Blog Post

The future of world trade negotiations

Much will depend on the credible threat of ‘economically meaningful discriminatory outcome’ that the new mega-regionals can actually create.

By: Date: September 5, 2013 Topic: Global Economics & Governance

The 2013 World Trade Report (henceforth WTR 2013), published in the third week of July by the World Trade Organisation, identifies as key trends the greater incidence of non-tariff measures beyond WTO disciplines, the rise of new forms of regionalism and rise of emerging markets (EMs). The report argues that these developments will pose new challenges for the WTO, especially as a significant amount of trade opening is likely taking place outside the WTO, which also calls for maintaining coherence between WTO rules and non-trade regulations in other multilateral fora. The report also stresses that the emergence of new players will surely affect global governance in ways that are not yet understood.

However, the report seems to have fallen short in identifying new and viable means of addressing these challenges, though it rightly notes that the challenges are best tackled multilaterally and in an open-economy mode, given the externalities generated by the high degree of integration among world economies across the development spectrum thanks to the emergence of global production and supply chains. This article outlines some of the inconsistencies of the WTR 2013 proposals.

To increase the WTO’s relevance, the WTR 2013 calls for further expansion of the WTO agenda, in particular by adding new issues reflecting present realities, so that major participants in the multilateral trade negotiations have sufficient reasons to engage meaningfully in the dialogue. It also hopes that the recent proliferation of the mega-regionals such as the transpacific and transatlantic trade agreements will help to bring challengers to the WTO system back into the fold. This builds on the Uruguay Round’s achievements in extending the range of issues to provide for (1) multi-issue trade-offs for key trade partners, and (2) encouragement for many of the hold-out countries to sign up to the multilateral system.  

This strategy could be frustrated, however. The experience of the Doha Round negotiations clearly indicates that the Uruguay Round principle of simultaneously negotiating a large number of issues by promoting trade-offs across subjects in a single undertaking mode may have run out of steam, if only because the new issues of interest require complex regulatory coordination and the establishing of coherent standard between economically powerful nations. Bundling such topics by expanding the WTO’s remit may thus actually impede progress in future multilateral negotiations, similar to what is feared in the ongoing transatlantic trade negotiations (Transatlantic Trade and Investment Partnership, TTIP). It is not at all obvious that an expansion of the WTO agenda, with or without a safe landing of the Doha Round, will work its magic like the previous GATT-WTO rounds. The counterfactuals are rather more convincing.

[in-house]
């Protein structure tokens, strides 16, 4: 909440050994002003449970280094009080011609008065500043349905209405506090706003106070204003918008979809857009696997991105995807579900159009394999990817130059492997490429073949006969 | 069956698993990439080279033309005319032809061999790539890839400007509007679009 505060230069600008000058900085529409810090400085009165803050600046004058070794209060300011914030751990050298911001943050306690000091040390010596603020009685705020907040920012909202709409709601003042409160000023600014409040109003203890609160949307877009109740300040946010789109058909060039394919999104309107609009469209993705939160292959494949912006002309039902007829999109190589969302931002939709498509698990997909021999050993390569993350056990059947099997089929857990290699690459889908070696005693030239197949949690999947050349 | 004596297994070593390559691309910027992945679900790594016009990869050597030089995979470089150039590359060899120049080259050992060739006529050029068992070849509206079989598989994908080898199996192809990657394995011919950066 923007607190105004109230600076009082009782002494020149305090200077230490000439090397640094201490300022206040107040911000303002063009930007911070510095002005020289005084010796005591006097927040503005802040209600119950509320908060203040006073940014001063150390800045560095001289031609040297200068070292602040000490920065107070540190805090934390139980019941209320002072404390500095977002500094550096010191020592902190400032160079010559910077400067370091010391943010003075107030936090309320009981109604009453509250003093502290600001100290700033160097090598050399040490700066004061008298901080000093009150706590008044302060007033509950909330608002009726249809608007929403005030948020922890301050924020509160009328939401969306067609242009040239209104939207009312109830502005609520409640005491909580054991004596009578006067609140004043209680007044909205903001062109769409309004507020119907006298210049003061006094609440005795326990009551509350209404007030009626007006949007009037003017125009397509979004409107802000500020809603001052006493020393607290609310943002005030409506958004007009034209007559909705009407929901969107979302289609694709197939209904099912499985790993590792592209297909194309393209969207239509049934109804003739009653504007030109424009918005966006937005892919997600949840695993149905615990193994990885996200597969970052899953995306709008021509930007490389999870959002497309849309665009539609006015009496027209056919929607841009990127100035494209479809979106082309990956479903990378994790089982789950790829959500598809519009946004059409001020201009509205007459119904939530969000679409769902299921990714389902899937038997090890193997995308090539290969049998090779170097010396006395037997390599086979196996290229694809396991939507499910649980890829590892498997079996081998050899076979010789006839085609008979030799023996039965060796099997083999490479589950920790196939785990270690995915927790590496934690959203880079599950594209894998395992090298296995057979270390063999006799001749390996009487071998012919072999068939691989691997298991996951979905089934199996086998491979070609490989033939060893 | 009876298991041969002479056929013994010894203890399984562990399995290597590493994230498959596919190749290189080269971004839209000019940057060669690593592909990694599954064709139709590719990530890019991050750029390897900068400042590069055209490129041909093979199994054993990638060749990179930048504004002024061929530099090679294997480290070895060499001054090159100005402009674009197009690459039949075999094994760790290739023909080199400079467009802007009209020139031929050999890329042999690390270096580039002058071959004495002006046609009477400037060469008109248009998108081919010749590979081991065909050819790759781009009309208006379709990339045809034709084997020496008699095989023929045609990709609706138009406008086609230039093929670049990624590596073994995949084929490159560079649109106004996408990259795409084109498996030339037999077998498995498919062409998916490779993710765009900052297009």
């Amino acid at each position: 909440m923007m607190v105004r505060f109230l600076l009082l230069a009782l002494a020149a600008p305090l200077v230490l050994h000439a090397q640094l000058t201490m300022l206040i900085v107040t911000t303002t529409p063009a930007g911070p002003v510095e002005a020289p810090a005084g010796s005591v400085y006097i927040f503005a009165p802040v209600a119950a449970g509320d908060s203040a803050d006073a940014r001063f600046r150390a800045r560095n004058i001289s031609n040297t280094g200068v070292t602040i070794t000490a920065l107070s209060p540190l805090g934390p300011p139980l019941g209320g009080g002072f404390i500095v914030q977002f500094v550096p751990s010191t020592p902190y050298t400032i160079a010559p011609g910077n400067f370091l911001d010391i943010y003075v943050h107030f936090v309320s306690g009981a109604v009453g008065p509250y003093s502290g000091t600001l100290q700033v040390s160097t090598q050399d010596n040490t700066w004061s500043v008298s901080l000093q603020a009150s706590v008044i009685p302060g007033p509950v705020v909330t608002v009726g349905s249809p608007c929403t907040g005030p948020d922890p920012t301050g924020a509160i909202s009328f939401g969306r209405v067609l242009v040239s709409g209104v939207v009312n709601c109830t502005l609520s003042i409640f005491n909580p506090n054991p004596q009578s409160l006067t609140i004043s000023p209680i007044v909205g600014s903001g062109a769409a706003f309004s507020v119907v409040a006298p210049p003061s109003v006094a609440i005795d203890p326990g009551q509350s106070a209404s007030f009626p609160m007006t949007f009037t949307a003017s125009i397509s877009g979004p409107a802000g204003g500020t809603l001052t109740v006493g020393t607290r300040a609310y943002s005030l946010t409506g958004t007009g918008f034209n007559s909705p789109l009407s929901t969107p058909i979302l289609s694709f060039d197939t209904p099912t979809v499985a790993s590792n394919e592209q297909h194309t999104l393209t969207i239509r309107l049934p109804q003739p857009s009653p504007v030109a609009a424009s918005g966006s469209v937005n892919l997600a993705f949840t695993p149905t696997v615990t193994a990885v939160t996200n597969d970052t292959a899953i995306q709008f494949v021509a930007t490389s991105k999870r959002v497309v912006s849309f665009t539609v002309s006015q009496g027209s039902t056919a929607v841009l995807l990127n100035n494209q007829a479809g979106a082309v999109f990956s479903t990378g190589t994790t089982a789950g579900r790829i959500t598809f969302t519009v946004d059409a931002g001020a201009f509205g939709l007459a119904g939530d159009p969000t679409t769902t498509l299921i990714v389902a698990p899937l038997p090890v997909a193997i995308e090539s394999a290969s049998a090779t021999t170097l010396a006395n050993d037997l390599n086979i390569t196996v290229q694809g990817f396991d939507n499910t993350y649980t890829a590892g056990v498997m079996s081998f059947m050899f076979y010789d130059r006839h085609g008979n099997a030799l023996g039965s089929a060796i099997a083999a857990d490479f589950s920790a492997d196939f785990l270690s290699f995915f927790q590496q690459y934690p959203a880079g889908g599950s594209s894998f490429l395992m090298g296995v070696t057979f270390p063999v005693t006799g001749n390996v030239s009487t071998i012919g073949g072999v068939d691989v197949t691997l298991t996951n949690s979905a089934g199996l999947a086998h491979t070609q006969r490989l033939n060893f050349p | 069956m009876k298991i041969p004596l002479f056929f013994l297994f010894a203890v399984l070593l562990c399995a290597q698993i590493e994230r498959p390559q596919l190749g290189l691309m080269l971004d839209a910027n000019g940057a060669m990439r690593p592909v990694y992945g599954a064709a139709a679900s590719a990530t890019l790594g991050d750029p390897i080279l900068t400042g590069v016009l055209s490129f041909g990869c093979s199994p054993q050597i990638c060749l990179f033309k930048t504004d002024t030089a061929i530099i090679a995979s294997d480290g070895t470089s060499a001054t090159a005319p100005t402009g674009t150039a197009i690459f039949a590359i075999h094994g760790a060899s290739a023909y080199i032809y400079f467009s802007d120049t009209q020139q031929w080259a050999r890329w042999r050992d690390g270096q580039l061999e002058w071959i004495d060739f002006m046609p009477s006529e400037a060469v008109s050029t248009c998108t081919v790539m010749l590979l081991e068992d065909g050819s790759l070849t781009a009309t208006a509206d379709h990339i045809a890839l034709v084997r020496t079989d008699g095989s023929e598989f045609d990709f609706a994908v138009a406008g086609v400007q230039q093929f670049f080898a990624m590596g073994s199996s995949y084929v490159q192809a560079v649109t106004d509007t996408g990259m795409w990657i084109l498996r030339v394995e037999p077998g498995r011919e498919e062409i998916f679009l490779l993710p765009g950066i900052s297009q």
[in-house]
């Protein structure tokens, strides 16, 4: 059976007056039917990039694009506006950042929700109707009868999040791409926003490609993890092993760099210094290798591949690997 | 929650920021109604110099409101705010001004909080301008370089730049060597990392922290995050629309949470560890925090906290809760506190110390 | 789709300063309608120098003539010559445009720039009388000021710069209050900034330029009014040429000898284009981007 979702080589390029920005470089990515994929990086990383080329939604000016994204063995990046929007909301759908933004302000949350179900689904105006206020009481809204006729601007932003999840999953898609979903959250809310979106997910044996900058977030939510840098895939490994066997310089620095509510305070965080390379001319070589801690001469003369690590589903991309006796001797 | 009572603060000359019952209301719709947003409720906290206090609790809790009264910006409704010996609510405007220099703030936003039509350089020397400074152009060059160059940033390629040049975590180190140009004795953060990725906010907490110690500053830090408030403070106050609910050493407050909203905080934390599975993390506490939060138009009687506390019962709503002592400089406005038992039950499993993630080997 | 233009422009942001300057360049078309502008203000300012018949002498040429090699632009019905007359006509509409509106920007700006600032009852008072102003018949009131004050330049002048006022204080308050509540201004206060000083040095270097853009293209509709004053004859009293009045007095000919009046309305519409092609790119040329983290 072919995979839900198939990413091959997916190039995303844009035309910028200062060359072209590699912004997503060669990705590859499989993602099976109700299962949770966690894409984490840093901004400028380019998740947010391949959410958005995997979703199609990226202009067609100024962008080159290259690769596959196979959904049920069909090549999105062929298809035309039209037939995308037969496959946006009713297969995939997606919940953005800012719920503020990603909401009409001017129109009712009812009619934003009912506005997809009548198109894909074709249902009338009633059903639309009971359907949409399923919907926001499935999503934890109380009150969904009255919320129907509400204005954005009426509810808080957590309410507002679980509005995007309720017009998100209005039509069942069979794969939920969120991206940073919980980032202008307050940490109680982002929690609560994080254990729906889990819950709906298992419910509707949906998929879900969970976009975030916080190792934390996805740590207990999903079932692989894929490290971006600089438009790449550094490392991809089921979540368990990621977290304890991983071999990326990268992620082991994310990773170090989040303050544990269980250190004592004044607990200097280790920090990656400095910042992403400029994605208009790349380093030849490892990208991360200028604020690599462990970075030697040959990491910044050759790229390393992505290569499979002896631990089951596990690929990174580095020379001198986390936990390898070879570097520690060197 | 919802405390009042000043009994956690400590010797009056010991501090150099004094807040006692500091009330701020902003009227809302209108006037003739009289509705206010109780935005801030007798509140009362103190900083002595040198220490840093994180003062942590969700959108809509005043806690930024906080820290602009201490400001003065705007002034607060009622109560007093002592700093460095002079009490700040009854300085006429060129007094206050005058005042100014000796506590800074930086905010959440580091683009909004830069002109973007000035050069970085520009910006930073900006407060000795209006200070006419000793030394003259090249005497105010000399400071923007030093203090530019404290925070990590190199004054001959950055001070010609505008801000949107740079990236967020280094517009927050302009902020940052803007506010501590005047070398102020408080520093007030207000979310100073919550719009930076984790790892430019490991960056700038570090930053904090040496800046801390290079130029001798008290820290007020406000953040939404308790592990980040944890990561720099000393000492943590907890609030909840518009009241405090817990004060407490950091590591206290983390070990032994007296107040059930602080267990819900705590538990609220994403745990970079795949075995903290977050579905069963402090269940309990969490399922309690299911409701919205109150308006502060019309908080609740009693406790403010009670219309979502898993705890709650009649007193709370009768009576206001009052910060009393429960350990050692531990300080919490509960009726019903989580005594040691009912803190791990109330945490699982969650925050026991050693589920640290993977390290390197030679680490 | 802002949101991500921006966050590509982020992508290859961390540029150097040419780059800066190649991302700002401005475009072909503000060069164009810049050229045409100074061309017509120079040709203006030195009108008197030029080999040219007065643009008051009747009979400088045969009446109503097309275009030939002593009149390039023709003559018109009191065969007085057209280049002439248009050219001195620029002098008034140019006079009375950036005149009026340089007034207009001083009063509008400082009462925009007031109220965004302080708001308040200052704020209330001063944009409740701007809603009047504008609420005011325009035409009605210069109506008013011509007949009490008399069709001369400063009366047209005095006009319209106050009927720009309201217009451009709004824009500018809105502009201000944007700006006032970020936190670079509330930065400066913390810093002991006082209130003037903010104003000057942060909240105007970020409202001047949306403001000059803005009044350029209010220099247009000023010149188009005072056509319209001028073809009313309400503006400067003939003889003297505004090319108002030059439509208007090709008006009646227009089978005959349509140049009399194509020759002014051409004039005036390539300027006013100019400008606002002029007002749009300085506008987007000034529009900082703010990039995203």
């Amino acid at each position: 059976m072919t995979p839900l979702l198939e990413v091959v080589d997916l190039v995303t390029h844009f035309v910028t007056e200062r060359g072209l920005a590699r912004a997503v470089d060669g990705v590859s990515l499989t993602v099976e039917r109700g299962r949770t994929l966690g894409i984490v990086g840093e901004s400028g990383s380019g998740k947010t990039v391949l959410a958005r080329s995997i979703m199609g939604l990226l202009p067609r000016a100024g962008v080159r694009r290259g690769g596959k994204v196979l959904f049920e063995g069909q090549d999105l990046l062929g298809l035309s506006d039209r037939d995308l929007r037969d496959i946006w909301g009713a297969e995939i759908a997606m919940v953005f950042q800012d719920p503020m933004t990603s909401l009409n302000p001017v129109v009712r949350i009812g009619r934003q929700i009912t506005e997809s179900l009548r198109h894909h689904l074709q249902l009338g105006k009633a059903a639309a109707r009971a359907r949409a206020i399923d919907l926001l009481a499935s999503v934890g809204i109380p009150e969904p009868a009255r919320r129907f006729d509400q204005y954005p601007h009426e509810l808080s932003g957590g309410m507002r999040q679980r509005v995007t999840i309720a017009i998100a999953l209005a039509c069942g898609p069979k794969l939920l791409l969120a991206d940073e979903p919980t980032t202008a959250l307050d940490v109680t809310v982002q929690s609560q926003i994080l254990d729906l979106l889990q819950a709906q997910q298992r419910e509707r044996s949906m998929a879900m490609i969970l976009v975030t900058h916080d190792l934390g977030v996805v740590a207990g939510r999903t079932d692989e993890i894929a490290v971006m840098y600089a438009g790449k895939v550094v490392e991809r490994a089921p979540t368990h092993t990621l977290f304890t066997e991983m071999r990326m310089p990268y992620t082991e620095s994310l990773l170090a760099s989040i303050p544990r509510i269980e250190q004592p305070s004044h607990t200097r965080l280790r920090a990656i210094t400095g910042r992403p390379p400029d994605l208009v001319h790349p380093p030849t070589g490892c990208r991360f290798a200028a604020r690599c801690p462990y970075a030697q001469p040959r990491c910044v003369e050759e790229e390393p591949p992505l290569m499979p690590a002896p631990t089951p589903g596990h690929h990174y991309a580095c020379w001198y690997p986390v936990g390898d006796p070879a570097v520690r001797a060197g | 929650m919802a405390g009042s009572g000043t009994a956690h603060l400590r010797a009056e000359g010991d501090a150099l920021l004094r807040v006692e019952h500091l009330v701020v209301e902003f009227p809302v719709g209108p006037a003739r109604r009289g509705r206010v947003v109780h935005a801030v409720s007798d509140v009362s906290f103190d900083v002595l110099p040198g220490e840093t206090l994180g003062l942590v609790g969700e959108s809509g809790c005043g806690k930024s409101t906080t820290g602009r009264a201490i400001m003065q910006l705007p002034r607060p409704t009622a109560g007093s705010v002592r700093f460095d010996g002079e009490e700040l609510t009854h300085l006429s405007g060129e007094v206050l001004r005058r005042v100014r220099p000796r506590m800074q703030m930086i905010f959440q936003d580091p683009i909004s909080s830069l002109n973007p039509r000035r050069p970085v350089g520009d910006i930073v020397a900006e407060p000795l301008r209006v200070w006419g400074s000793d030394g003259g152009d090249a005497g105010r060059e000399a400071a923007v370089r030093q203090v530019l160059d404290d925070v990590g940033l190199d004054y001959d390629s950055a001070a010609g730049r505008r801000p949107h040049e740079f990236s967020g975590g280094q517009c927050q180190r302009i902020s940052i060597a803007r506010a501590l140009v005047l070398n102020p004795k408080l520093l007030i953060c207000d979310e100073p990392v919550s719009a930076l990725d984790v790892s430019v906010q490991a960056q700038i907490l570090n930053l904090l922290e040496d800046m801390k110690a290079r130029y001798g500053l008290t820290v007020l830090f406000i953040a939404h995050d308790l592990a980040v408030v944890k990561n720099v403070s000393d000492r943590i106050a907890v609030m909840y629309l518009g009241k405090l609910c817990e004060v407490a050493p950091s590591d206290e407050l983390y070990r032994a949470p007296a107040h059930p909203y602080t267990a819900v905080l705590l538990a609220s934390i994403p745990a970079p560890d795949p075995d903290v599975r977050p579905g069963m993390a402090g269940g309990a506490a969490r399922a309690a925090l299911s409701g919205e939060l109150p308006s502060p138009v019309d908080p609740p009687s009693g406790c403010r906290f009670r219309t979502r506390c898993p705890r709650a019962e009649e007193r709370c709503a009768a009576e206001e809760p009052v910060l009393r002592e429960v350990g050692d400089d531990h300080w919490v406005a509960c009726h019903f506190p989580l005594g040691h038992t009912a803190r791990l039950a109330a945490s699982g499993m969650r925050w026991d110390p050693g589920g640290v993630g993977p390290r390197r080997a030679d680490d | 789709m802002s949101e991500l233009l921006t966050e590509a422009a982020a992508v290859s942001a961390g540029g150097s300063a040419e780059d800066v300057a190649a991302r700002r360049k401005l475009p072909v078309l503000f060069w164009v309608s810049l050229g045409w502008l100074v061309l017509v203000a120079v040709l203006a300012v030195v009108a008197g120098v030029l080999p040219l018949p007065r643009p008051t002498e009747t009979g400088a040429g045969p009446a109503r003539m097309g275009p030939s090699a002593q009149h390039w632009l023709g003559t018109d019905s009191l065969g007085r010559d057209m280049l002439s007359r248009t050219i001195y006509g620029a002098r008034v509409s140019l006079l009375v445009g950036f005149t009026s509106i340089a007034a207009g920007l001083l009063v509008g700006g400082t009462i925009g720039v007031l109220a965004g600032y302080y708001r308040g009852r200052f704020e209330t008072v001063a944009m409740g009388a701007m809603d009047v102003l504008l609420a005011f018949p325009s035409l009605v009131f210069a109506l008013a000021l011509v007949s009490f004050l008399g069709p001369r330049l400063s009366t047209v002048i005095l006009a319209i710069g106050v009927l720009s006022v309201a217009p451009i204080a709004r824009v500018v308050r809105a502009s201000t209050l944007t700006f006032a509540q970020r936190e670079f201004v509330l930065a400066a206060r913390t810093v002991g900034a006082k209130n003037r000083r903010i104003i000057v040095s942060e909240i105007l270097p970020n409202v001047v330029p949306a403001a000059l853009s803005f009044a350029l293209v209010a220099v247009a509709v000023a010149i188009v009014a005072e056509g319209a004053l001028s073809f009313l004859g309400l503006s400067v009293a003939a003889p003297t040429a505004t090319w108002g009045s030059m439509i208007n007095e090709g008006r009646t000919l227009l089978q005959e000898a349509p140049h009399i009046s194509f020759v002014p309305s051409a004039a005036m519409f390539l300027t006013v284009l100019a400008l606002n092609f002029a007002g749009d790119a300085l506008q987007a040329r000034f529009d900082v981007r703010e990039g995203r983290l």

It is also not clear if the mega-regional agreements under negotiation will have any definitive influence on expanding the multilateral trade agenda. Taking the example of the transatlantic trade negotiations, even if the EU and US manage to create a ‘transatlantic (regulatory) fortress’ as a defence against competition from the rising Asian emerging markets, especially China, it is uncertain that they will be able to entice large EMs such as China and India into adopting those rules simply out of fear of exclusion. In a recent development, both China and India have ruled out joining negotiations on a US- and EU-backed proposal to expand the 1996 Information Technology Agreement (ITA), though both have benefited from the ITA in different ways.

A more likely medium-term outcome is the possibility of creation of a dual regulatory regime in EMs in key areas such as product standards and intellectual property (IP), with the export-oriented firms in these economies adopting the higher standards, while a large part of the remaining producers servicing the domestic market continue to use the old, less rigorous standards and IP regimes. If the latter group is significantly large, as is likely, the incentive for national EM governments to sign up to more rigorous multilateral regulatory standards will diminish. Even the most pro-TTIP analysts do not seem to expect that a truly ‘deep’ agreement outlining ‘gold standard regulatory cooperation’ will be operational in the medium term. Much therefore will depend on the credible threat of ‘economically meaningful discriminatory outcome’ that the new mega-regionals can actually create.


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